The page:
Researchers have known for some time that women who experience weakened heart function in the months before and after childbirth (a condition known as peripartum cardiomyopathy) recover more quickly than any other group of heart failure patients. Now, a team of researchers from Mt. Sinai School of Medicine thinks it may know why.
The researchers have demonstrated that when a pregnant mouse suffers from a heart attack, her fetus will actually donate cells that can migrate to mom's heart before differentiating into different types of cardiac cells, aiding in the heart's regenerative processes.
80 Beats' Valerie Ross explains how the researchers discovered the helpful fetuses:
- The researchers started with two lines of mice: normal mice and mice genetically engineered to express green fluorescent protein (GFP), which glows a distinctive green when exposed to blue light, in their cells. They mated normal female mice with GFP-producing male mice. This meant that half the resulting fetuses had the GFP gene, too, making their cells glow, too. Twelve days later-a little less than two-thirds of the way through a normal mouse pregnancy-the researchers gave half the pregnant mice heart attacks.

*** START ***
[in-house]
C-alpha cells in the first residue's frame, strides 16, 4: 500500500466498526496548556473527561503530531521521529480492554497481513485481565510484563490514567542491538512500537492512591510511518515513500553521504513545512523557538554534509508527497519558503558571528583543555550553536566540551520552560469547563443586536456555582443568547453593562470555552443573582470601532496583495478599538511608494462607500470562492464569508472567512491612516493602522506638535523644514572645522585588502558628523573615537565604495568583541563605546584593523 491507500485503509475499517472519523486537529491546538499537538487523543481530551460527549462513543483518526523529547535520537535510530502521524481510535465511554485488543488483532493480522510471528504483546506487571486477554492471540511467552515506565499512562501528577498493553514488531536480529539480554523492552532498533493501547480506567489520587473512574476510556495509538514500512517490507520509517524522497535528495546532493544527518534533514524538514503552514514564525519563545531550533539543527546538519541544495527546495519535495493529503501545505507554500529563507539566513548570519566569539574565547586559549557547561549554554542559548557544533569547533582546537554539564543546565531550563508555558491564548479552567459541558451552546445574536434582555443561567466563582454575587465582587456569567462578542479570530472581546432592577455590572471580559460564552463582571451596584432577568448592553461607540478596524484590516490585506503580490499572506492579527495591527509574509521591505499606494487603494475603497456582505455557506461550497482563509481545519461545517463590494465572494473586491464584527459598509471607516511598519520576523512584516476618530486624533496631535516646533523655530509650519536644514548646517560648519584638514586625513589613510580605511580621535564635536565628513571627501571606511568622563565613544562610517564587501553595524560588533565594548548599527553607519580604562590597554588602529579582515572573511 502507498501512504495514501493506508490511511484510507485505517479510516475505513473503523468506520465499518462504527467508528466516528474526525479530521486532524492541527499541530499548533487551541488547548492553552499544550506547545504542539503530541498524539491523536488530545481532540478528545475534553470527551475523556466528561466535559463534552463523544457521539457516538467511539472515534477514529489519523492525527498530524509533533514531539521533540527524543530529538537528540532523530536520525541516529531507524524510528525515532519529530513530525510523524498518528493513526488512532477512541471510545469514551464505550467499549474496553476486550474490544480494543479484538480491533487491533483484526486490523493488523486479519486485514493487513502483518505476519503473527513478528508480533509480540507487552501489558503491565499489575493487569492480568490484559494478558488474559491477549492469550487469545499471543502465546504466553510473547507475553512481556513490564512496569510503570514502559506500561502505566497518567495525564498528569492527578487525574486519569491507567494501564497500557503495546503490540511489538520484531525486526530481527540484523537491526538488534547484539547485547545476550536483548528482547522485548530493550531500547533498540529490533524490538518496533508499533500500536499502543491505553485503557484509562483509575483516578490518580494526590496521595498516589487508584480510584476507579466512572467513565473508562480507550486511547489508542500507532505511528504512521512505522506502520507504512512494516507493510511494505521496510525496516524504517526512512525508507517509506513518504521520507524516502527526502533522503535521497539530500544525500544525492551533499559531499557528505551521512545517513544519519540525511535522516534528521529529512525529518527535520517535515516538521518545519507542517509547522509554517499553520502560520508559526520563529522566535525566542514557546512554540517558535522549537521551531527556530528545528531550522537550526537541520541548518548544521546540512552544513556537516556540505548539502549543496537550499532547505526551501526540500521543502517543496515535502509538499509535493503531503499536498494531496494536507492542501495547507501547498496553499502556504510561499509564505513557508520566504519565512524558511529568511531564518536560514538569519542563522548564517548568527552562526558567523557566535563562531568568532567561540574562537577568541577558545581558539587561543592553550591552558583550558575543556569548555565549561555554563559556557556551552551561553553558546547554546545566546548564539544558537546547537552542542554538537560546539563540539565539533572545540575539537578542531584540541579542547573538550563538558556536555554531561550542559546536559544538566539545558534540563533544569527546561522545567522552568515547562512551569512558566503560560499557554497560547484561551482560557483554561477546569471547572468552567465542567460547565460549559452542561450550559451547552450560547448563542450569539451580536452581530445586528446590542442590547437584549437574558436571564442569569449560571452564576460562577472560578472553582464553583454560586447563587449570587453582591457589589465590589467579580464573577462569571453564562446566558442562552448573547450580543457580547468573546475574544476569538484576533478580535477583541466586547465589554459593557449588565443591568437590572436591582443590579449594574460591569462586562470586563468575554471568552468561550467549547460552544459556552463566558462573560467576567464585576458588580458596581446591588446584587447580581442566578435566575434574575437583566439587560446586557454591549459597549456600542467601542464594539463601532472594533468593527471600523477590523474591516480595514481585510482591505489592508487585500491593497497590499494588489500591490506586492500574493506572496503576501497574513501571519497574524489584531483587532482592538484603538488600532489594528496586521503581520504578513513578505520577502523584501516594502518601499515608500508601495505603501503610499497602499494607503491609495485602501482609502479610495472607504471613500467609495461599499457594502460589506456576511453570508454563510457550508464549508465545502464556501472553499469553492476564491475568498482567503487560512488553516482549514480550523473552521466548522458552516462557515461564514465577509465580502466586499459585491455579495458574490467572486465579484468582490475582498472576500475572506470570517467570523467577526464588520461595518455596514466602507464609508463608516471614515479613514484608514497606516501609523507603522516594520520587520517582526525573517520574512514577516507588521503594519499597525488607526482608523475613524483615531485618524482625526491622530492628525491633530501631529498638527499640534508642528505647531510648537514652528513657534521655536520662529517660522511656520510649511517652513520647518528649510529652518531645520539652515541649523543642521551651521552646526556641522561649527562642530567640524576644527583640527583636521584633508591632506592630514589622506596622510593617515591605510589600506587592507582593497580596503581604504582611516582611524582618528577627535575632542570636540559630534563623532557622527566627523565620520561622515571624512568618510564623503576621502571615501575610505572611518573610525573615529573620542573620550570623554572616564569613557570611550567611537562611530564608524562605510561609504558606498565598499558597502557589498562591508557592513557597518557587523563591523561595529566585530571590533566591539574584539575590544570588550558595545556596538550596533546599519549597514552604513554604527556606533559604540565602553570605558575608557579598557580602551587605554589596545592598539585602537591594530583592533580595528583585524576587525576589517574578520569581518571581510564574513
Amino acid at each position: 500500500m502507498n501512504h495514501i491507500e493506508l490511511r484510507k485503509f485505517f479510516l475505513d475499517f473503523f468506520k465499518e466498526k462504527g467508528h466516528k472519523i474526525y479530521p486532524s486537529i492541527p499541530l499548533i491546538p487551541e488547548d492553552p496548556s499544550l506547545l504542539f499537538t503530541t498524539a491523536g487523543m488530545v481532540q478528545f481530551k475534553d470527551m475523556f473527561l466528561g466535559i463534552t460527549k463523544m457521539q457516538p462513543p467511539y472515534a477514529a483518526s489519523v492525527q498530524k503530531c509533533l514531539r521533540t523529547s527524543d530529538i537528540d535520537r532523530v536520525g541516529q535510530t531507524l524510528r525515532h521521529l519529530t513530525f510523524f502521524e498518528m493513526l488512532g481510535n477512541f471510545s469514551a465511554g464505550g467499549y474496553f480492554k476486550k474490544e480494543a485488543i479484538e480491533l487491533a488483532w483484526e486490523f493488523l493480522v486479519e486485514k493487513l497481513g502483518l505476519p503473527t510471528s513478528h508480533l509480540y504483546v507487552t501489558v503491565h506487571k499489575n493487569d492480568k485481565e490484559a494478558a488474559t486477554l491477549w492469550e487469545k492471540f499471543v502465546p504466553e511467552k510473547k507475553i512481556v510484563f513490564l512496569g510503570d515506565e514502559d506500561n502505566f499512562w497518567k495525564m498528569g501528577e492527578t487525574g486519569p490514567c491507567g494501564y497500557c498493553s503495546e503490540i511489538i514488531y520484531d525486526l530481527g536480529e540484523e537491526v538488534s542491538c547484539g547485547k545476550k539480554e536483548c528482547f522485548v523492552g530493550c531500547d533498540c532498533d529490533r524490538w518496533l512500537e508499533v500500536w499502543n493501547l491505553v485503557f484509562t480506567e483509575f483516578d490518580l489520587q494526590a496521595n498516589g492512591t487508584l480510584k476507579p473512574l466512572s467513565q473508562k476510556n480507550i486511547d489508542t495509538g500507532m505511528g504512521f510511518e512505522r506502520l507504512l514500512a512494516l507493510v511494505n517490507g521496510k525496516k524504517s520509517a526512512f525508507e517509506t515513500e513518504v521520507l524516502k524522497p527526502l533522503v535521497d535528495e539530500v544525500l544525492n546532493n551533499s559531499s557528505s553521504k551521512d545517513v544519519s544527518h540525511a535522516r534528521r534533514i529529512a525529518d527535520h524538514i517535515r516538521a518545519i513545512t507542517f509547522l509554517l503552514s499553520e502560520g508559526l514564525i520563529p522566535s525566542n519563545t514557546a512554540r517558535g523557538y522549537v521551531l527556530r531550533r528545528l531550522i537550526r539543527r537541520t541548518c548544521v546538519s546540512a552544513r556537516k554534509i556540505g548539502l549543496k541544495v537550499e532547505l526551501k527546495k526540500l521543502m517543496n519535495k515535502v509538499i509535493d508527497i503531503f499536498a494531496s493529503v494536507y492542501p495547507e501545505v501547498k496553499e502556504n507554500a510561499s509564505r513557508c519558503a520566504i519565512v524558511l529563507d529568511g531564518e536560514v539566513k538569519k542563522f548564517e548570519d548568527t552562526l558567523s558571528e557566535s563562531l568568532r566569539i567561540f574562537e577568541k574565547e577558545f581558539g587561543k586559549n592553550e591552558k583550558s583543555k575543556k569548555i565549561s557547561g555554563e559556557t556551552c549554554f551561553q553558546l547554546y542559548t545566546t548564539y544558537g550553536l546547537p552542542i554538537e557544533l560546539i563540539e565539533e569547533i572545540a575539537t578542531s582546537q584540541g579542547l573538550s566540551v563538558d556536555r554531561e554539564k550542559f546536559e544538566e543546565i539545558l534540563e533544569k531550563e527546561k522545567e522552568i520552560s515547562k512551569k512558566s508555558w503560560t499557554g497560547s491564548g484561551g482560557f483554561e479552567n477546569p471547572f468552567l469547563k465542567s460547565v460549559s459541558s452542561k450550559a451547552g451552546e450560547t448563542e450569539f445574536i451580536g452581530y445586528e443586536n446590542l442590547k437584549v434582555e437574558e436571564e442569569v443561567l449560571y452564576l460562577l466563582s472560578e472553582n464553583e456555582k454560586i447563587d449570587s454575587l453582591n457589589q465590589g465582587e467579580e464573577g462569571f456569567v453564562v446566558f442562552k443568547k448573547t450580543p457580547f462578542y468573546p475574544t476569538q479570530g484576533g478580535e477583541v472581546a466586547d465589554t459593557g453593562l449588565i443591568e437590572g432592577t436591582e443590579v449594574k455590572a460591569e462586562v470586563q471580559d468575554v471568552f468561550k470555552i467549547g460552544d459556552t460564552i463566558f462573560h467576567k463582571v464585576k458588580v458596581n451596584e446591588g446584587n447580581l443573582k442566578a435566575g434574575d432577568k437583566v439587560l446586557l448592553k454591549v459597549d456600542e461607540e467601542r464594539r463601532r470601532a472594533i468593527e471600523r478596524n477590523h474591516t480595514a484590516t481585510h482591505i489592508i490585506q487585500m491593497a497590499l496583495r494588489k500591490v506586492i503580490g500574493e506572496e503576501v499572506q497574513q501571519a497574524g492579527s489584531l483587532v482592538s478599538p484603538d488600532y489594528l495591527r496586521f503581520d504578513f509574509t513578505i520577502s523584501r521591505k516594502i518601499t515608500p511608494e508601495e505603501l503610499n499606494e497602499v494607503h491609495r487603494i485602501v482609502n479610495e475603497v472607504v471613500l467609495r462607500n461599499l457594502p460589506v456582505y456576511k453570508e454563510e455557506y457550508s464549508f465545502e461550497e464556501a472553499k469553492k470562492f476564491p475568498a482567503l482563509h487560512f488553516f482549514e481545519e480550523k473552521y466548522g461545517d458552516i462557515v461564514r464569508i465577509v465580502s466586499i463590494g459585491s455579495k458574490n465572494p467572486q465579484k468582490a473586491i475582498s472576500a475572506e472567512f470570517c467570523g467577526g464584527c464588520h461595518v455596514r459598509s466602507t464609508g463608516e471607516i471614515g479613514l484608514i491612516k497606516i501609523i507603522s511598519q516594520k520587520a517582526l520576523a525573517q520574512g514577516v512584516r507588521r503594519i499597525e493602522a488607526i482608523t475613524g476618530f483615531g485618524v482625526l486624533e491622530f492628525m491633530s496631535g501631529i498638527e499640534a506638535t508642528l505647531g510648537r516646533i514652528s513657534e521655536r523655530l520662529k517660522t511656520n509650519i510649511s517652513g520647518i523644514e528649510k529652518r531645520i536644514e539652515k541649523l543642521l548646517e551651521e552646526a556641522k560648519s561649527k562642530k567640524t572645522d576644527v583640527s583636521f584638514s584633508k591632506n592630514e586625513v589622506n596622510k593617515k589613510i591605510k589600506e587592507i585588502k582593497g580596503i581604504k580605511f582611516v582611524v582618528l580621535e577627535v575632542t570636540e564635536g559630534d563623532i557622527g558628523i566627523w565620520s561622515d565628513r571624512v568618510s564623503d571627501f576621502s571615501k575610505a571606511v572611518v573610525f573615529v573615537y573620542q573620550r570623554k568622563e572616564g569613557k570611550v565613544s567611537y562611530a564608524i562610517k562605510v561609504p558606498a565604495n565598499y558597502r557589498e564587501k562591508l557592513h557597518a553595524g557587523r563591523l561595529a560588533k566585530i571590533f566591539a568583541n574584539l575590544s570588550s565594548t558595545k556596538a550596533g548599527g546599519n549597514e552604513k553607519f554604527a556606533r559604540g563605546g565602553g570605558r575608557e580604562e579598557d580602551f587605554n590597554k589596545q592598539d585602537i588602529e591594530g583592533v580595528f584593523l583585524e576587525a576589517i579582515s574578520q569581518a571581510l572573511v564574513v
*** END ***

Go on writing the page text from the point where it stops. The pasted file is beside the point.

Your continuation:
- When the scientists examined the female mice's heart tissue two weeks after the heart attacks, they found lots of glowing green tissue-cells that came from the fetus-in the mom's heart. Mice who had heart attacks had eight times as many cells from the fetus in their hearts as mice who hadn't had a heart attack did, meaning the high volume of fetal cells was a response to the heart attack.
- What's more, the embryo's stem cells had differentiated into various types of heart tissue, including cardiomyocytes, the rhythmically contracting muscle cells that produce a heartbeat.
According to the researchers, whose findings are published in the latest issue of The American Heart Association's Circulation Research, their findings may help explain not only the rapid recovery of patients with peripartum cardiomyopathy, but also why researchers have previously discovered cells containing Y-chromosomes (i.e. male cells) in the hearts of women who had previously given birth to boys.